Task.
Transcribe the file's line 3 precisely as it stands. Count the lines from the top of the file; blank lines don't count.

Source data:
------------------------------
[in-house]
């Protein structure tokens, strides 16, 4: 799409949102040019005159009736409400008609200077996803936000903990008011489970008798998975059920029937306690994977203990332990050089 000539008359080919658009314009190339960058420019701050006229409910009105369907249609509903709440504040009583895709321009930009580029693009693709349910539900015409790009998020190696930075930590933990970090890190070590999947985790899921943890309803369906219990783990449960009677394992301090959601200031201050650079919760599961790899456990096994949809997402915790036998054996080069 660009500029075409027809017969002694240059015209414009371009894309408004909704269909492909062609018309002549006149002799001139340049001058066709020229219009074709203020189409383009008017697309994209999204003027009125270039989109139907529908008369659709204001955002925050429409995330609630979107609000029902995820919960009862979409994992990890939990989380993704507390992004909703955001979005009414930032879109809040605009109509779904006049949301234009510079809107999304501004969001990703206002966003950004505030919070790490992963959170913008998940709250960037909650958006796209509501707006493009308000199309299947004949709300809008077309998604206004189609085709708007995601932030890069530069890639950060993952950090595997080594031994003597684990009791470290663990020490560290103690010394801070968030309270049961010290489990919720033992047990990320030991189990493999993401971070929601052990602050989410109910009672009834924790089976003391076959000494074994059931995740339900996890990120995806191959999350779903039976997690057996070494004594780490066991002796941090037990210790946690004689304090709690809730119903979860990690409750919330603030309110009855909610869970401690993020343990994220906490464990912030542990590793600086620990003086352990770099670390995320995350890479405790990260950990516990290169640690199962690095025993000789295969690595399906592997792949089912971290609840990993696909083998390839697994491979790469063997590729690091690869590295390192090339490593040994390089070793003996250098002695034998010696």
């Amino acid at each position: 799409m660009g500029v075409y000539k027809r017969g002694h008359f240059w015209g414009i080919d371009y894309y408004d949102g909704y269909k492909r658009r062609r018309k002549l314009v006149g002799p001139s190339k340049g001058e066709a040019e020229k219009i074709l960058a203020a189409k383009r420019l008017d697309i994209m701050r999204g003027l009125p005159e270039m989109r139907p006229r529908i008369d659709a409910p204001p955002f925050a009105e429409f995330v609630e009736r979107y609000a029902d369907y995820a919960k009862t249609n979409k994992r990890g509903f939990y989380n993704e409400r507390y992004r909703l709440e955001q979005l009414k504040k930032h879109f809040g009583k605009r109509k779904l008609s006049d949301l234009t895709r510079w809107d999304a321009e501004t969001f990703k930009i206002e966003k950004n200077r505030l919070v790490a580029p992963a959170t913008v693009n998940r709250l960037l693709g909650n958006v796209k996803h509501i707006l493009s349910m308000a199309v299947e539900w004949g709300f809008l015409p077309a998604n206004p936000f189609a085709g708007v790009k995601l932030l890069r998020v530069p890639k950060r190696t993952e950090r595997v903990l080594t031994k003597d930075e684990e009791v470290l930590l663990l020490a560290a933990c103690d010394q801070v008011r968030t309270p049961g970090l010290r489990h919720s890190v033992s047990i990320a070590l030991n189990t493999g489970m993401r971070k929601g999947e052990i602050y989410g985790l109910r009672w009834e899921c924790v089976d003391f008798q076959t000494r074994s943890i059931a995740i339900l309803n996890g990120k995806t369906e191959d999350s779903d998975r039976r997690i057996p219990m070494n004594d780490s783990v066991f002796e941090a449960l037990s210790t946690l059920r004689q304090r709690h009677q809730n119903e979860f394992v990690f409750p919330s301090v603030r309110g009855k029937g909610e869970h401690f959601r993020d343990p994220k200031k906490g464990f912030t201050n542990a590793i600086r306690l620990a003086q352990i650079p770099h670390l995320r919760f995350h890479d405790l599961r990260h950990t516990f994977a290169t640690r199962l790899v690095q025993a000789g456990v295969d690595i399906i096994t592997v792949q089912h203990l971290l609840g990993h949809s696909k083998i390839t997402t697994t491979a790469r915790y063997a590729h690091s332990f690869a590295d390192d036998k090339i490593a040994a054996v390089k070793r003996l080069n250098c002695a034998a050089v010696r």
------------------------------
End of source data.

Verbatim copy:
């Amino acid at each position: 799409m660009g500029v075409y000539k027809r017969g002694h008359f240059w015209g414009i080919d371009y894309y408004d949102g909704y269909k492909r658009r062609r018309k002549l314009v006149g002799p001139s190339k340049g001058e066709a040019e020229k219009i074709l960058a203020a189409k383009r420019l008017d697309i994209m701050r999204g003027l009125p005159e270039m989109r139907p006229r529908i008369d659709a409910p204001p955002f925050a009105e429409f995330v609630e009736r979107y609000a029902d369907y995820a919960k009862t249609n979409k994992r990890g509903f939990y989380n993704e409400r507390y992004r909703l709440e955001q979005l009414k504040k930032h879109f809040g009583k605009r109509k779904l008609s006049d949301l234009t895709r510079w809107d999304a321009e501004t969001f990703k930009i206002e966003k950004n200077r505030l919070v790490a580029p992963a959170t913008v693009n998940r709250l960037l693709g909650n958006v796209k996803h509501i707006l493009s349910m308000a199309v299947e539900w004949g709300f809008l015409p077309a998604n206004p936000f189609a085709g708007v790009k995601l932030l890069r998020v530069p890639k950060r190696t993952e950090r595997v903990l080594t031994k003597d930075e684990e009791v470290l930590l663990l020490a560290a933990c103690d010394q801070v008011r968030t309270p049961g970090l010290r489990h919720s890190v033992s047990i990320a070590l030991n189990t493999g489970m993401r971070k929601g999947e052990i602050y989410g985790l109910r009672w009834e899921c924790v089976d003391f008798q076959t000494r074994s943890i059931a995740i339900l309803n996890g990120k995806t369906e191959d999350s779903d998975r039976r997690i057996p219990m070494n004594d780490s783990v066991f002796e941090a449960l037990s210790t946690l059920r004689q304090r709690h009677q809730n119903e979860f394992v990690f409750p919330s301090v603030r309110g009855k029937g909610e869970h401690f959601r993020d343990p994220k200031k906490g464990f912030t201050n542990a590793i600086r306690l620990a003086q352990i650079p770099h670390l995320r919760f995350h890479d405790l599961r990260h950990t516990f994977a290169t640690r199962l790899v690095q025993a000789g456990v295969d690595i399906i096994t592997v792949q089912h203990l971290l609840g990993h949809s696909k083998i390839t997402t697994t491979a790469r915790y063997a590729h690091s332990f690869a590295d390192d036998k090339i490593a040994a054996v390089k070793r003996l080069n250098c002695a034998a050089v010696r």